Friday, July 25, 2008

Garden Update

Here is the status of my Victory Garden. Aphids are rampid. Today I sprayed the garden with a soapy water spray. Hopefully this will make a dent in the infestation. The deer haven't destroyed anything recently (I am afraid to be too positive), however Thumper and the E.B. (Easter Bunny) have moved in. Tonight while eating pizza on our front wrap-around porch Victor noticed a RABBIT (I think it was Thumper) hopping along like he owned the place. The nerve. My carrot and beet tops have obviously been someones lunch and dinner in spite of being totally surrounded by marigolds. More pepper spray and grated Ivory Soap I guess.


On a more upbeat note ...

My "Nutri-Bud Broccoli" has performed beautifully. I have always thought that broccoli was tough to grow, but this year it was problem free. I cut off the large center crowns when they were ready and then waited for other smaller shoots to sprout up. I need to replant again as broccoli is content in cooler weather.


My potatoes are almost ready. My Father-in-law (who is from Portugal and knows a thing or two about gardening and especially about potatoes) told me that potatoes stay in the ground for 3 months, which basically boils down to waiting until the plants are completely done flowering. Then, the plants should be trimmed down --- wait one week --- then dig them out. While I was trimming the tops off I ran into several potatoes here and there, and they looked beautiful! My red potatoes are the most gorgeous red, and the Russian Banana fingerling potatoes look impressive. Of course I will be worried until I pull them all out of the ground that they are half devoured by some pest or other -- but what I saw today looked encouraging. This is the first time I've tried growing potatoes. It seems miraculous to me. Better than unwrapping a gift at Christmastime. Tomatoes, a vegetable I've grown for years, plod along from seedling to plant to flowers to fruit. But, you see the whole thing as it happens. Potatoes do this amazing thing behind closed doors. Wonderful.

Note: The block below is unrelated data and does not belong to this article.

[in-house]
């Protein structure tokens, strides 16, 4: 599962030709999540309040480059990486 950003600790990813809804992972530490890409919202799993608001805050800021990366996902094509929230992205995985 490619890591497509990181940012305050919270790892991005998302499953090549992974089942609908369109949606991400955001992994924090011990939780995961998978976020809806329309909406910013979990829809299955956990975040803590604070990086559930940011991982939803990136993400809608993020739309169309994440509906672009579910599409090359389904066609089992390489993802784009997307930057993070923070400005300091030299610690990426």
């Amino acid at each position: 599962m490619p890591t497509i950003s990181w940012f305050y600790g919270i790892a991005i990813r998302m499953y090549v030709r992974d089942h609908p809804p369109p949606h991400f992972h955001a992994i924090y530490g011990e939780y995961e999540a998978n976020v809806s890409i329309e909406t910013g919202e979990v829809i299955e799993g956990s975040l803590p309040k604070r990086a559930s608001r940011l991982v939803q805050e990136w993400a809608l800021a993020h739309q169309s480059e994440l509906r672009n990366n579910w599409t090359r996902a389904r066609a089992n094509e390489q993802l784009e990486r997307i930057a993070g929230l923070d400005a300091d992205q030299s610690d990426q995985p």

My Siberian Kale is flourishing. I've been making braised mixed greens. Stealing a few branches off of my turnips and beets -- mixing them with the kale. Cover the bottom of a pan with olive oil. Throw in 1/2 - 1 teaspoon of salt (depending on how many greens you're cooking), plenty of freshly ground pepper and a bunch of shakes of crushed red pepper (I like them spicy), thinly sliced garlic and if you have it- some sliced onions -- cook until translucent and slightly golden over medium heat. Then put the greens in -- they should be slightly damp from being rinsed which will help to steam them. Put the cover on the pan. Toss the greens around from time to time. Take off heat when the greens are done to your likeness. Eat!